Wednesday, August 06, 2014

My current list of prominent inequality drivers

I do not care about some having much more wealth than others, for instance having Picassos on their walls that if taken down only had to go up on somebody else’s wall… and I fret where all those jobs which are based on obnoxiously expensive manual procedures would be were it not for the insanely wealthy… and, if there were no accumulation of wealth where would all those savings that can be invested come from?... 

But I do care profoundly when wealth is acquired by ways of opportunities not accorded to everyone... and so here are some new non traditional inequality drivers of which I am currently most suspicious.

Intellectual property rights which give way to incredible fortunes… there should be some more explicit limits on these… like a maximum amount of profits covered … a fixed number of units produced protected… or at least that profits derived from intellectually protected activities should be taxed at a higher rate than profits derived from competing naked in the market.

Monopolies… profit derived from monopolies should perhaps be taxed at a higher rate than ordinary profits.

Market shares/globalization… profit derived from activities that have achieved especially large local or global market shares should perhaps be taxed at a higher rate than ordinary profits.

Financial returns produced by the fact that banks because of implicit government guarantees are able to hold less capital than other normal commercial entities should be taxed at a higher rate than ordinary on their profits… something which they could naturally avoid by simply keeping more capital.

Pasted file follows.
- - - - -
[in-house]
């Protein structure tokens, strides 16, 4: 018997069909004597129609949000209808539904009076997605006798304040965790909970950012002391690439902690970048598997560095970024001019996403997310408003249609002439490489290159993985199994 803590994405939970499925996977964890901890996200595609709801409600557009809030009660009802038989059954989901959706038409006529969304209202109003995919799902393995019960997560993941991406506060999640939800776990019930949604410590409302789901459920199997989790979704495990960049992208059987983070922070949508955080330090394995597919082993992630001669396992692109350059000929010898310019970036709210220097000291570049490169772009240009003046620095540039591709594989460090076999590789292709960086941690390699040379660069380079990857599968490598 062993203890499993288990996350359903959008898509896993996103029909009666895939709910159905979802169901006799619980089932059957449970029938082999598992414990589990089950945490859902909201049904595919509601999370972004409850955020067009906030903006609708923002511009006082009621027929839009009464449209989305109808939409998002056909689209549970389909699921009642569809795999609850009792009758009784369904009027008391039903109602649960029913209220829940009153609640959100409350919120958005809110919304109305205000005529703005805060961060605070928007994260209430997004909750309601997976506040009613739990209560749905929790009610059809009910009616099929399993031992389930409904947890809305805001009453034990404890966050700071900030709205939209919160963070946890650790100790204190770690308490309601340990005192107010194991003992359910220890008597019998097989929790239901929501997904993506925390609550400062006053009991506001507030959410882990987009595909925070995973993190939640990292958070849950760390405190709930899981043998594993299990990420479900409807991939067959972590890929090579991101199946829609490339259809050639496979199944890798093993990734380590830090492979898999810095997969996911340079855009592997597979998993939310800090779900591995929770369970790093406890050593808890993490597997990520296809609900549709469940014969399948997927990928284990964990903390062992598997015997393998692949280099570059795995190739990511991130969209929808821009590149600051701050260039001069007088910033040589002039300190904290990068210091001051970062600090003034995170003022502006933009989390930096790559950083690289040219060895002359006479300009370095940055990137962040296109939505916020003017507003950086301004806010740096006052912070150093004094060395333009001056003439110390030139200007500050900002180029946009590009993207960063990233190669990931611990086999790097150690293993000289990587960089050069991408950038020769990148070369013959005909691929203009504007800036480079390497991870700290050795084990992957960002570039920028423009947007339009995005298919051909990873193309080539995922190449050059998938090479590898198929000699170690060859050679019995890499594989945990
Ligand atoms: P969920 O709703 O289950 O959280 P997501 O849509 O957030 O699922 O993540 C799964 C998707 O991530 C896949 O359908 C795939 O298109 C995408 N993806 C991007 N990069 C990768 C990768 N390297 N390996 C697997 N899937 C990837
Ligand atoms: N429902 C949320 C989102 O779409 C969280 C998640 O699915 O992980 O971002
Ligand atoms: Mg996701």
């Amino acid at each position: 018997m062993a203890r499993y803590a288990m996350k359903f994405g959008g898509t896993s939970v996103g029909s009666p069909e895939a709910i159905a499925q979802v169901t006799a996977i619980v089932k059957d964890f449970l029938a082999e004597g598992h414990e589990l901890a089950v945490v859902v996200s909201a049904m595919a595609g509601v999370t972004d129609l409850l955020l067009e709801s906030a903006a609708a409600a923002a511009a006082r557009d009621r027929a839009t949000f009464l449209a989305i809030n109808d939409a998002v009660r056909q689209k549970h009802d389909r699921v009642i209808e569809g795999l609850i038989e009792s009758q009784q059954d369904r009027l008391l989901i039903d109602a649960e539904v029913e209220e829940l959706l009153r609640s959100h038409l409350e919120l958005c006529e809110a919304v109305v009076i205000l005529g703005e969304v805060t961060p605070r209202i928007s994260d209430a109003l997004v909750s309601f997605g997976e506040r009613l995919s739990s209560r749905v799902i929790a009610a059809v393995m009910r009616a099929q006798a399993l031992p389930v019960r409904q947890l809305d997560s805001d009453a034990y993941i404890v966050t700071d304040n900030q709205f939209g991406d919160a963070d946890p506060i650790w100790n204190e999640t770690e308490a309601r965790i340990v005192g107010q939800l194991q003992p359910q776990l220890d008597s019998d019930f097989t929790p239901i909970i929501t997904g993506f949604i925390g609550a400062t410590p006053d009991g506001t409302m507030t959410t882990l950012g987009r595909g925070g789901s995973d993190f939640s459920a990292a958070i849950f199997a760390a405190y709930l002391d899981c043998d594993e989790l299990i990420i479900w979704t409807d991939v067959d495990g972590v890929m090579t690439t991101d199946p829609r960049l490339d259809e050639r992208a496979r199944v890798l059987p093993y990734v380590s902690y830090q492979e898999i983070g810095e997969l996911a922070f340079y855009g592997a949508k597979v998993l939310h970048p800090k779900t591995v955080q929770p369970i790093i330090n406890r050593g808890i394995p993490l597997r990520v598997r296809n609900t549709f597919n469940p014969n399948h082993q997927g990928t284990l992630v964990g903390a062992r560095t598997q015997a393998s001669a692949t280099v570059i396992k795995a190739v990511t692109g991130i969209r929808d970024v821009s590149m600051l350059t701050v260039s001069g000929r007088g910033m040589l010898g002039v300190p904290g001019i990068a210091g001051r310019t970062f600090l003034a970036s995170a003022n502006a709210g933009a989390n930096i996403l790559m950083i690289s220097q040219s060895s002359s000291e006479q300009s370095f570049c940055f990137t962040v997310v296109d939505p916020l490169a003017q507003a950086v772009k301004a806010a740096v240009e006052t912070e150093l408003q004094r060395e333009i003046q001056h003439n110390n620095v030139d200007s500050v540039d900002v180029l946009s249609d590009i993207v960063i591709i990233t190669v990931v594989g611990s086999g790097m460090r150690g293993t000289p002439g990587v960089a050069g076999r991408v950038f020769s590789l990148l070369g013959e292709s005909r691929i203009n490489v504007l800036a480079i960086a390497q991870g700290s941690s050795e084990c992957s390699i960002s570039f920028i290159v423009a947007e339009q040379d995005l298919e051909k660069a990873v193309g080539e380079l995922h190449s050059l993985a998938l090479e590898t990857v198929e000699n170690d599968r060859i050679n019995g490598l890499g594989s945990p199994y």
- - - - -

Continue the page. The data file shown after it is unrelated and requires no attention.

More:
And then there are those regulatory inequity drivers like pushing quantitative easing flows through a banking system with risk-weighted capital requirements, which so much favoring what is perceived as absolutely safe so much discriminates against what is perceived as risky, and something which of course impedes that liquidity and credit gets to where it is needed the most. And had it not been for bail-outs and QEs Piketty’s book Capital in the 21st Century would not stand a chance to have seen the light as so much wealth would have been wiped out. 

And then there is the wealth tax, which if applied in a system where inequalities like those explained above persist, will only end up concentrating wealth more and more among fewer and fewer Plutocrats.

And, of course, perhaps foremost, all those other sources of discrimination that exist and hinders some from having the same opportunities as others... and all those resulting from the many existing inequalities at the start point.

And the list goes on, and the list goes on

And I also utterly dislike those who are only out to make a buck on the redistribution of wealth. If there is going to be redistribution do it through a system that guarantees that at least 99% goes where it was supposed to go… and that it all does not end in the hands of for equality fighting opportunists

But before ending let me pose the BIG Q.: Professor Thomas Piketty. What’s better, to live in your own inequality, or in somebody else’s equality?